3 Many authors are desirous of having their books on Amazon and that's a good thing because it allows for global visibility among other benefits. However, it demands of you, the time and effort as well as the type of personality that welcomes interacting with others, sharing yourself, commenting and providing advice to others and just down-to-earth, real and honest engagement with people who want to get to know you. What you need to realise is that the written word has power and your book may have an impact on someone's life. Most books do. And if you are not the type to want to interact or to come out of your comfort zone, then my suggestion is to keep your book in the traditional book store. I am not bashing book stores, they serve a purpose; neither am I bashing authors. This article is meant to enlighten you to the differences between the traditional and virtual marketplace and what is required of you should you want to see success online.
4 On a final point, authors should also know that there are no guarantees with either traditional or online book marketing when it comes to sales. No one can predict the number of books that will be sold in any given period. It's a business like any other and it is only after testing the waters, tweaking and fixing, that you can offer a guesstimate and still then, the market changes, and you too will have to be flexible and adaptable to suit the market's needs. If any author is serious about their book and believe that they have a product that can significantly impact others' lives, for those are the ones that stand out from the crowd, then they should be willing to invest time, effort and even money - yes, I said it, money - to back up what they believe in. If, however, your book is just a personal objective that you can cross off your to-do list, then that's fine too. Feel proud and accomplished that you can call yourself an author and a legacy is left behind for others.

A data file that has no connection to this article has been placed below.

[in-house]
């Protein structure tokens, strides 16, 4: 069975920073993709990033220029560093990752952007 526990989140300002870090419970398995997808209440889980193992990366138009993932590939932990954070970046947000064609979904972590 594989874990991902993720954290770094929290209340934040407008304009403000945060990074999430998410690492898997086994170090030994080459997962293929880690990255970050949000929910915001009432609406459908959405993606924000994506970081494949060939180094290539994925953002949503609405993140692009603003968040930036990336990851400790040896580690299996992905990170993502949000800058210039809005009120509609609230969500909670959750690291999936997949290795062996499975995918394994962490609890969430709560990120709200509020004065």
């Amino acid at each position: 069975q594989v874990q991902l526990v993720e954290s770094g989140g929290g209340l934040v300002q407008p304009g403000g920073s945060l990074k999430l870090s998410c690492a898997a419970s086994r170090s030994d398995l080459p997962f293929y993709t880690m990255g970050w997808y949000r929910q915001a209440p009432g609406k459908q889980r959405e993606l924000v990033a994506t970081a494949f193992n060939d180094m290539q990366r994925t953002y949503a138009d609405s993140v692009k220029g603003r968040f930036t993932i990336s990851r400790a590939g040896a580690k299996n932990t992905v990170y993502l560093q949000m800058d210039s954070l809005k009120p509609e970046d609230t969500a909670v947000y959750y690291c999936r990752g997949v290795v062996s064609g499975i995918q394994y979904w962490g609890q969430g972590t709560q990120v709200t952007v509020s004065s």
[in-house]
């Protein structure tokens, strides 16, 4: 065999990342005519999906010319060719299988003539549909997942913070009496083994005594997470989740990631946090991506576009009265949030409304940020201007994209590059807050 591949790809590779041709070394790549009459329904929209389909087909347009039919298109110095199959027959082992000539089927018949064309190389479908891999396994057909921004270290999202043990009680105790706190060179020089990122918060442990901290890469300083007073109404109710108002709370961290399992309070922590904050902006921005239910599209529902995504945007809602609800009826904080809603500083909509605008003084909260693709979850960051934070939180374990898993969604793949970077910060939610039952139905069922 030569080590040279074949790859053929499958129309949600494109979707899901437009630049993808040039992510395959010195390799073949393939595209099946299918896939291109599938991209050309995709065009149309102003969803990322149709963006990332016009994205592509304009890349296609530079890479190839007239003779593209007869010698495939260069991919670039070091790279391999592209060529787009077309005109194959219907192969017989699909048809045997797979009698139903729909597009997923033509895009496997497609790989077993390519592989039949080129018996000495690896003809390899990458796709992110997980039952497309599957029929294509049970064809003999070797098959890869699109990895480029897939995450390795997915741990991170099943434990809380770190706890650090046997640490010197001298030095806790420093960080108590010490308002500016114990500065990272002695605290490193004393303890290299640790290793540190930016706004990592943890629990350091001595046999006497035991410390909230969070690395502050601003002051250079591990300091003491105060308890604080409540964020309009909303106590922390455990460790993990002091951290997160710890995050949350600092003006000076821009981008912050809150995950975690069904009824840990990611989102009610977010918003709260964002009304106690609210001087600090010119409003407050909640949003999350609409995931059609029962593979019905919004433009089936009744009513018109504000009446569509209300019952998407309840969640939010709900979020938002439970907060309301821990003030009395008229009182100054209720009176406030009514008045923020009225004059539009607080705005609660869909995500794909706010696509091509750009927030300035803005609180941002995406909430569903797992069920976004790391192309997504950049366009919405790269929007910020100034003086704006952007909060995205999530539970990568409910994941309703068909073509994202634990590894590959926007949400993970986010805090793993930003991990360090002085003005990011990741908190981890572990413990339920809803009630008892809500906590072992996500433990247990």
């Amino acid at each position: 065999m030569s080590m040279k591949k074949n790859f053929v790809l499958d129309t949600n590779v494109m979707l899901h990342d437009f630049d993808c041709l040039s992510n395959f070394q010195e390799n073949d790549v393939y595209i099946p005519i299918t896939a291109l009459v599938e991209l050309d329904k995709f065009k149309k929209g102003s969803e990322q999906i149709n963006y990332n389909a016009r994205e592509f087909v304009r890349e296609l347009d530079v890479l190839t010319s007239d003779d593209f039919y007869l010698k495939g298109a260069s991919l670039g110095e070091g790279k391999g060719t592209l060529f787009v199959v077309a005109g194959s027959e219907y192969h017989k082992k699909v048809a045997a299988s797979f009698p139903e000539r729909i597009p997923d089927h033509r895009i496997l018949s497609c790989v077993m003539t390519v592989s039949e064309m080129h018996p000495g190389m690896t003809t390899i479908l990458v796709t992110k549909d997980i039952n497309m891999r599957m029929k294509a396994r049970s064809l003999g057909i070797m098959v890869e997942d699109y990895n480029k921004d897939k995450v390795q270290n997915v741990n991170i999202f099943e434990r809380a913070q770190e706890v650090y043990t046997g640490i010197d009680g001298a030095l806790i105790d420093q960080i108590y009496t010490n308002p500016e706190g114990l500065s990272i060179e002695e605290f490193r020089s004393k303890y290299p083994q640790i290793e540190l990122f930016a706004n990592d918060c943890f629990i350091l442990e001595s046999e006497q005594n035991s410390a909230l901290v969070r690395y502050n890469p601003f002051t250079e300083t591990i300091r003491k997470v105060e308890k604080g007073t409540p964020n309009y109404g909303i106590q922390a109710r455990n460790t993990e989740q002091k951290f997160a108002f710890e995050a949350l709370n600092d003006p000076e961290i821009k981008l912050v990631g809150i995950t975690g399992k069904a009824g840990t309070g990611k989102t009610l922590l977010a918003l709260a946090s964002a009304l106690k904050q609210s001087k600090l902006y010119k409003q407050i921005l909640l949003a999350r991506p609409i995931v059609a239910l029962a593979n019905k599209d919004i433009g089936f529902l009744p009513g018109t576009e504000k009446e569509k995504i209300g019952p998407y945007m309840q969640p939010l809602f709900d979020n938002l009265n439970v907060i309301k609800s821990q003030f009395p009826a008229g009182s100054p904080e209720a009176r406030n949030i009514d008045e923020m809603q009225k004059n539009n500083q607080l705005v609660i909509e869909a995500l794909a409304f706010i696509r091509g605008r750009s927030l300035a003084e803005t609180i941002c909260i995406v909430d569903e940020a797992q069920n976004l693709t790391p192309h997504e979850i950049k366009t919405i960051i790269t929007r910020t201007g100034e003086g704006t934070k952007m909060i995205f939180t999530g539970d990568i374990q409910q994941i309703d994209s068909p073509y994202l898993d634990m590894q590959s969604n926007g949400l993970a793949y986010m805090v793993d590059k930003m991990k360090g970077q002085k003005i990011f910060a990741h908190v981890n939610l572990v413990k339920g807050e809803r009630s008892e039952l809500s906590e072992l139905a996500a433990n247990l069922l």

There is much more to understanding the online space when it comes to marketing; intricate aspects that cannot be detailed in an article. It would be wise to research what it involves and hire someone if you lack the knowledge to do what needs to be done. Decide on your objectives and the results you want to achieve. Set out a plan and put your all into it now that you have some idea of the main differences between traditional and online marketing.
Tomorrow, June 24, 2013 will mark one fabulous year working with The Gleaner and writing this column 'Pointers on Publishing'. I want to thank my Editor, Monique Simpson and Features Coordinator, Amitabh Sharma, as well as the team at The Gleaner for contributing to the success that I am today. They make me look good in print media! We have a wonderful relationship that I anticipate will grow even further in the future.
P.S.: We still have room in my FREE 12-week book marketing programme 'Take The Challenge'. It's been an exciting eight weeks where authors have learned how to craft their pitch, use video, entered competitions, participated in live online radio, broadened their reach regionally and globally, viewed the work of others to know the level of competition in the marketplace and opened up themselves to constructive criticism from fellow authors and persons in their network. Are you up to the challenge? What do you have to lose? Here is the link to get in http://eepurl.com/yj1_v
Corine La Font is an author, certified author assistant and online book marketing specialist. She is also an award-winning publishing resource in the 2013 Small Business Book Awards. Get a copy of her book at http://amzn.to/TFHQka. Tune in to her radio programme athttp://www.blogtalkradio.com/helpdeskja. She can be reached at firstname.lastname@example.org or visit her website at www.helpdeskja.com